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Article

A Charcot-Marie-Tooth-Causing Mutation in HSPB1 Decreases Cell Adaptation to Repeated Stress by Disrupting Autophagic Clearance of Misfolded Proteins

1
Department of Pathophysiology, School of Basic Medical Science, Southwest Medical University, Luzhou 646000, China
2
Department of Medicine Chemistry, School of Pharmacy, Southwest Medical University, Luzhou 646000, China
3
State Key Laboratory of Genetic Engineering, School of Life Sciences, Zhongshan Hospital, Fudan University, Shanghai 200438, China
*
Authors to whom correspondence should be addressed.
Cells 2022, 11(18), 2886; https://doi.org/10.3390/cells11182886
Received: 20 July 2022 / Revised: 4 September 2022 / Accepted: 8 September 2022 / Published: 15 September 2022

Abstract

:
Charcot-Marie-Tooth (CMT) disease is the most common inherited neurodegenerative disorder with selective degeneration of peripheral nerves. Despite advances in identifying CMT-causing genes, the underlying molecular mechanism, particularly of selective degeneration of peripheral neurons remains to be elucidated. Since peripheral neurons are sensitive to multiple stresses, we hypothesized that daily repeated stress might be an essential contributor to the selective degeneration of peripheral neurons induced by CMT-causing mutations. Here, we mainly focused on the biological effects of the dominant missense mutation (S135F) in the 27-kDa small heat-shock protein HSPB1 under repeated heat shock. HSPB1S135F presented hyperactive binding to both α-tubulin and acetylated α-tubulin during repeated heat shock when compared with the wild type. The aberrant interactions with tubulin prevented microtubule-based transport of heat shock-induced misfolded proteins for the formation of perinuclear aggresomes. Furthermore, the transport of autophagosomes along microtubules was also blocked. These results indicate that the autophagy pathway was disrupted, leading to an accumulation of ubiquitinated protein aggregates and a significant decrease in cell adaptation to repeated stress. Our findings provide novel insights into the molecular mechanisms of HSPB1S135F-induced selective degeneration of peripheral neurons and perspectives for targeting autophagy as a promising therapeutic strategy for CMT neuropathy.

1. Introduction

Charcot-Marie-Tooth disease (CMT; also known as hereditary motor and sensory neuropathy) is one of the most common inherited neurodegenerative disorders, characterized by profound distal muscle weakness and sensory deficits that progresses slowly in a length dependent manner [1]. CMT refers to a clinically heterogeneous group of inherited peripheral neuropathies with a broad range of phenotypes, inheritance patterns and causative genes. Up to date, approximately 90 causative genes have been linked to CMT [2]. Progressive and selective degeneration, predominantly of peripheral neurons, is the main pathological feature in patients with CMT [3]. However, how CMT-associated mutations exclusively affect the peripheral nervous system (PNS) remains an open question, the answer to which is crucial for better understanding the pathogenesis of CMT.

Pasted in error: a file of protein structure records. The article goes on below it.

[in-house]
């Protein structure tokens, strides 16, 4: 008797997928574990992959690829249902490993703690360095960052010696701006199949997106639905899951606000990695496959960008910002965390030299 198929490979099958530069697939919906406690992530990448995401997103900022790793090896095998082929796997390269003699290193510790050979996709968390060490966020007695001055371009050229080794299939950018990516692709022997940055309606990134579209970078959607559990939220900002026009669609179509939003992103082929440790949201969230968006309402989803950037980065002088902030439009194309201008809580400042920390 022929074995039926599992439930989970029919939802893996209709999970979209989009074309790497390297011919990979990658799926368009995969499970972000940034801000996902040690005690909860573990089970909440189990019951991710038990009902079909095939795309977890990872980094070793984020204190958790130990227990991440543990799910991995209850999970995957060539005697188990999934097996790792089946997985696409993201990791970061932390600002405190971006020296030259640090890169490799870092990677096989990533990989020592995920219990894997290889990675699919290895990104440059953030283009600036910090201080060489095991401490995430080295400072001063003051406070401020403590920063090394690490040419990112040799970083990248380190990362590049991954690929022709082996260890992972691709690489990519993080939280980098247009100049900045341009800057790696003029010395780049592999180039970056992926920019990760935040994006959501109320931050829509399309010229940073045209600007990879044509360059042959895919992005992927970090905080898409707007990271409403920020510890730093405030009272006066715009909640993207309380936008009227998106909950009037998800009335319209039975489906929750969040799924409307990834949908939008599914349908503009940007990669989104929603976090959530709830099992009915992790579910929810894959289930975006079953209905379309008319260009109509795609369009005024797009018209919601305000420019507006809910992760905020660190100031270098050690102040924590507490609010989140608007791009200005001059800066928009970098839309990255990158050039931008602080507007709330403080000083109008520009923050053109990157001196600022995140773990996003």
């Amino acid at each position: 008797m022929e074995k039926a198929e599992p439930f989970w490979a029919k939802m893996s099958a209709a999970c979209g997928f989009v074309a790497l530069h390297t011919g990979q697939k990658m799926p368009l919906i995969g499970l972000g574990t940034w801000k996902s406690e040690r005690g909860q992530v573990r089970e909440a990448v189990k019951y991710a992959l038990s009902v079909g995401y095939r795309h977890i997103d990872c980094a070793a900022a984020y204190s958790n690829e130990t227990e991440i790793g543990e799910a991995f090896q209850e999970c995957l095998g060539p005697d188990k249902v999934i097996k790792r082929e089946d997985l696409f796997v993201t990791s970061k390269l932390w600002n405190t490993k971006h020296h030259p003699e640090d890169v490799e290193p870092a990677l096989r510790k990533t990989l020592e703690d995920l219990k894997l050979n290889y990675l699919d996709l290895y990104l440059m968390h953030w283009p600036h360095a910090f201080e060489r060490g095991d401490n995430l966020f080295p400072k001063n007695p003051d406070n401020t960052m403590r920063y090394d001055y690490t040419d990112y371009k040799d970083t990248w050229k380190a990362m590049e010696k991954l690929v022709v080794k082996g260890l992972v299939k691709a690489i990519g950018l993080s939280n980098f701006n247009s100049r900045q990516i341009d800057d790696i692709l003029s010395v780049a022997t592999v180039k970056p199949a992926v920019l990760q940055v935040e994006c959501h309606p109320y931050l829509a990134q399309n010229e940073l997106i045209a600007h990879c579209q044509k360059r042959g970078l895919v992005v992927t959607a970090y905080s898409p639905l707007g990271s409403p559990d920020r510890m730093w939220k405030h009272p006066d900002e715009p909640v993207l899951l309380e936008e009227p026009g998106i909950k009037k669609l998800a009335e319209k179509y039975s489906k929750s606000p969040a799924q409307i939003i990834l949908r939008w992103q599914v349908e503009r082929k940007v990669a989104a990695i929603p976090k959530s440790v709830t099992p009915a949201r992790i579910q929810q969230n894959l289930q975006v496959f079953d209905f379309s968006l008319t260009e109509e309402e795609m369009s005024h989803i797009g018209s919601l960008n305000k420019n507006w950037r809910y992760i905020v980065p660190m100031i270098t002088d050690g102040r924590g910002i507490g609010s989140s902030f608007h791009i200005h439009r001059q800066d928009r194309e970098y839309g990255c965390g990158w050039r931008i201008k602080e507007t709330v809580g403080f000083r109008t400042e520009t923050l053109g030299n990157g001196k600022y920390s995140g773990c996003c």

Dominant mutations in the gene encoding 27-kDa small heat-shock protein B1 (HSPB1, also known as HSP27) have been identified as causative for CMT type 2F (CMT2F, OMIM 606595) [4]. HSPB1 is a ubiquitously expressed chaperone protein that can bind misfolded or denatured proteins to prevent their aggregation under heat, hypoxia and oxidative stress, thus having a major protective role in cells [5,6]. In addition, HSPB1 mediates survival of damaged neurons by promoting axonal regeneration in neural system [7]. Therefore, dysfunction of HSPB1 is causatively associated with neurodegenerative disorders with exceptional frequency. Currently, at least 18 missense mutations in HSPB1 are known to cause CMT neuropathy [8]. Among them, the mutation of S135F in HSPB1 is frequently mentioned because it can cause both axonal CMT2F and distal hereditary motor neuropathy (distal HMN) [4,9]. Although a number of potential pathomechanisms underlying HSPB1 mutations such as the impairment of autophagy, altered chaperone activity, the tendency to aggregate, and axonal transport deficits have been proposed [10], little knowledge exists of the molecular mechanism for the HSPB1S135F-induced selective axon loss in PNS.
Axonal transport of organelle and proteins along microtubules is essential for axonal activity and neuron survival [11]. Emerging evidence suggests that anomalous protein interactions and axonal transport deficits are associated with mutant HSPB1-induced neuropathies [4,12,13]. By using transgenic mouse models, d’Ydewalle et al. found that defective axonal transport of mitochondria was shown in dorsal root ganglion (DRG) neurons isolated from 10-month-old (symptomatic) HSPB1S135F-expressing mice, mainly owing to a marked decrease in acetylated α-tubulin level in peripheral nerves [14]. In contrast, the mitochondrial transport was unaffected in peripheral neurons isolated from presymptomatic mutant HSPB1S135F-expressing mice. In later work, Almeida-Souza et al. demonstrated that enhanced binding of HSPB1S135F to α-tubulin led to increased stability and reduced dynamics of microtubules in peripheral nerves from 3-month-old (presymptomatic) HSPB1S135F-expressing mice, however, with no change in tubulin acetylation [15]. They explained that CMT symptoms might be triggered by the transition of the microtubule network from a presymptomatic hyperstable state to a symptomatic unstable state [15,16]. These observations suggested that disturbances in microtubule dynamics are highly related to HSPB1S135F-induced CMT, but the underlying cause of selective degeneration of peripheral neurons still remains to be revealed.